Autodesk Inventor 2018 is here (read more here) and is chalk full of updates, enhancements, tweaks, and other goodies. Part Modeling 2018 got the biggest piece of the update pie, with some of the most significant updates within this year’s Inventor release
The concept of documenting and detailing the 3D model is not a new concept. The idea is to forgo 2D drawings and replace them with the 3D model containing all the dimensions and annotations required to manufacture the component.
In the 2012-2013 time period, Autodesk toyed with the idea with the 3DA add-in for Inventor (was available on Autodesk Labs). Autodesk was excited but found a collective “meh” from the intended audience based on the feature set presented to them. No one really jumped up and down with excitement, Autodesk didn’t get the warm and fuzzies, and development was put on hold…. drum roll… until now!
Inventor 2018 contains Model Based Definition workflows to generate 3D Annotations within the Part Modeling 2018 environment.
We’ll be covering this in a “deep-dive” coming up later this month.
What’s the very first thing just about everybody said when Autodesk added multi-body sheet metal support? Can I have different styles and thicknesses per body?
The answer before 2018 was NO. Well, that is no longer the case as Inventor 2018 now supports multiple thicknesses and styles.
The unique style is set with the Face, Contour Flange, Lofted Flange, and/or Contour Roll. Within these dialogs, disable Follow Defaults and select the desired rule.
You can also right-click a solid body within the browser and select the desired Sheet Metal Rule.
The new Distance from Face extents option within Part Modeling 2018 is phenomenal when you want to use one central sketch to build multiple features at different starting locations.
With this new feature, you specify the starting face or workplane and the desired distance.
With Simple Holes use the new symmetric option to extrude the hole in two directions. The Hole dialog termination buttons now match the Extrude dialog, providing consistency and easier identification.
Spotface holes support zero bore depths, which is useful for termination faces on a body.
Utilize the new Extend Start feature to extend the hole to the first place of intersection… aka remove the slivers or pieces of geometry not cleaned properly by the hole.
With the new Partial option generate Chamfers that bevel only part of an edge. Using the Partial settings specify the chamfer based on a combination of the starting point, ending point, and chamfer distance. The Driven Dimension Type sets the value being driven by what you specify for the other two options.
Within the Parameters dialog, the new Consumed by column shows the features using the parameter.
Trim Surface contains an Apply button, making it so you can continue to trim surfaces without exiting the command.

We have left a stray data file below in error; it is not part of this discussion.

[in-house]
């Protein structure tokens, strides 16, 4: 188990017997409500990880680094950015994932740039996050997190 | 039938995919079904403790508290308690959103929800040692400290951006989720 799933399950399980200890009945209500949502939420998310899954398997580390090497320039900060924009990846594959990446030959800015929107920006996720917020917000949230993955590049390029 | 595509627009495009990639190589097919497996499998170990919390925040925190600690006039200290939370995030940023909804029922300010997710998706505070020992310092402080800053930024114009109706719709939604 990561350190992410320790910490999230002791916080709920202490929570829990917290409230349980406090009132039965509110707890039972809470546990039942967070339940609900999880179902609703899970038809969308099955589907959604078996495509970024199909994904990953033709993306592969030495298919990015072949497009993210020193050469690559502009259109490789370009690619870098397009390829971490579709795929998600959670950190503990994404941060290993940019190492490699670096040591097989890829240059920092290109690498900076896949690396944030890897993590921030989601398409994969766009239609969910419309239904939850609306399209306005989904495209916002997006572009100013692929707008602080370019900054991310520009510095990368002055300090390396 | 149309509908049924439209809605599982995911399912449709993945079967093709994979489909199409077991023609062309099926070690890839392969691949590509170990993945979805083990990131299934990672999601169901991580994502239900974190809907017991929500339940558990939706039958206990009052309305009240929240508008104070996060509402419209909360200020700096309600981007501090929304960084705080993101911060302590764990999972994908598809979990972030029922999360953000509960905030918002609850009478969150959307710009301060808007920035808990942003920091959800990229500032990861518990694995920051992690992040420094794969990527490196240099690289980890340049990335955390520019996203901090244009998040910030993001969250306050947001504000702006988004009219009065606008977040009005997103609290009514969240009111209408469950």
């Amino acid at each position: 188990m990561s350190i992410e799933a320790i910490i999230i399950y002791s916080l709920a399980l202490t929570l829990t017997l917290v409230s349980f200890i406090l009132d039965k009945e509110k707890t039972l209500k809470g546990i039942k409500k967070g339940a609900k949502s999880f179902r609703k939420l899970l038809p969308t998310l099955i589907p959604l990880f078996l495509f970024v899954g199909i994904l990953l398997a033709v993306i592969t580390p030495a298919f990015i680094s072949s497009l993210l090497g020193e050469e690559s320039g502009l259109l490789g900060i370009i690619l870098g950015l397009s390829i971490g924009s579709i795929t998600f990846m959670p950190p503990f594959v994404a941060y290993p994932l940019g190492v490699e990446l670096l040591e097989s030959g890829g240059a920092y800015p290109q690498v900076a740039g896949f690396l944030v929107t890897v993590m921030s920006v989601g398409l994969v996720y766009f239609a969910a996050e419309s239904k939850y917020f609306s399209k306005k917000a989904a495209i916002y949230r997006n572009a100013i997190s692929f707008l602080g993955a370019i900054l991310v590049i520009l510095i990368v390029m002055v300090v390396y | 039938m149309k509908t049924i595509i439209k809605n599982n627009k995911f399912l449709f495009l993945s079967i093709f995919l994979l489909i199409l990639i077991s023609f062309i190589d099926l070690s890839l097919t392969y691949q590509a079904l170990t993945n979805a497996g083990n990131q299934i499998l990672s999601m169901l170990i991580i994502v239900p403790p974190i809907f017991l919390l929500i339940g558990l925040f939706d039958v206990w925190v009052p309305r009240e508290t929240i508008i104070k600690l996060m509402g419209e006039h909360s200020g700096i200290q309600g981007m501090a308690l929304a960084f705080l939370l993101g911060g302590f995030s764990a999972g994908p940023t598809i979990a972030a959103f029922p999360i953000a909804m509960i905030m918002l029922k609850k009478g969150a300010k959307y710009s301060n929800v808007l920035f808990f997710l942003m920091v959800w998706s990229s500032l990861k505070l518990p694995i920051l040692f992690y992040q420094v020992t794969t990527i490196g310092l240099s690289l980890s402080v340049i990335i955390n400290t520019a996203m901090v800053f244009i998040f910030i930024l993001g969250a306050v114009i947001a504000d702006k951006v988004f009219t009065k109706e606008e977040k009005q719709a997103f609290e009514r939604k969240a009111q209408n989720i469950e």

Autodesk continues the trend started with Inventor 2017, which is improving and enhancing existing functionality.
I will admit to initially being a bit disappointed when I read the “what’s new” and the limited new features. It’s kind of like getting socks Christmas morning, but then discovering they are sweat wicking, liquid cooled, infrared heated, and Bluetooth enabled so that they can adjust the temperature based on the weather forecast…. disappointment turns quickly into excitement!
After using this version for a while, I have really come to love many of the enhancements and tweaks. The browser enhancements alone are worth the update as is the new 3D annotation workflow.
Inventor 2018 = 2017 + R2 + R3 + R4
For those moving to 2018 from a version older than 2017, start by reviewing our posts detailing the new features in Inventor 2017 as well as the mid-year subscription R2 and R3 releases.
Improvements to 2D graphic rendering for sketches, drawing views, and DWG Underlays
Faster component selection in drawings
Faster raster view rendering
With deferred drawings, Defer Updates is now available within the right-click context menu
Added View Preview (glasses) to the View dialog (bounding box vs. full preview)
Inventor 2018 introduces a view update delay so that as you edit the view scale the view doesn’t start to update with each number entered.
If Inventor cannot generate the full drawing preview within 3-seconds a progress bar now displays. By clicking Cancel, the preview option is disabled and a bounding box preview is shown instead.
The Open Drawing dialog now provides a drop-down for easier access to Defer Update. Similar to the Assembly Open dialog, this dialog is rearranged for easier and more consistant access to the tools and information.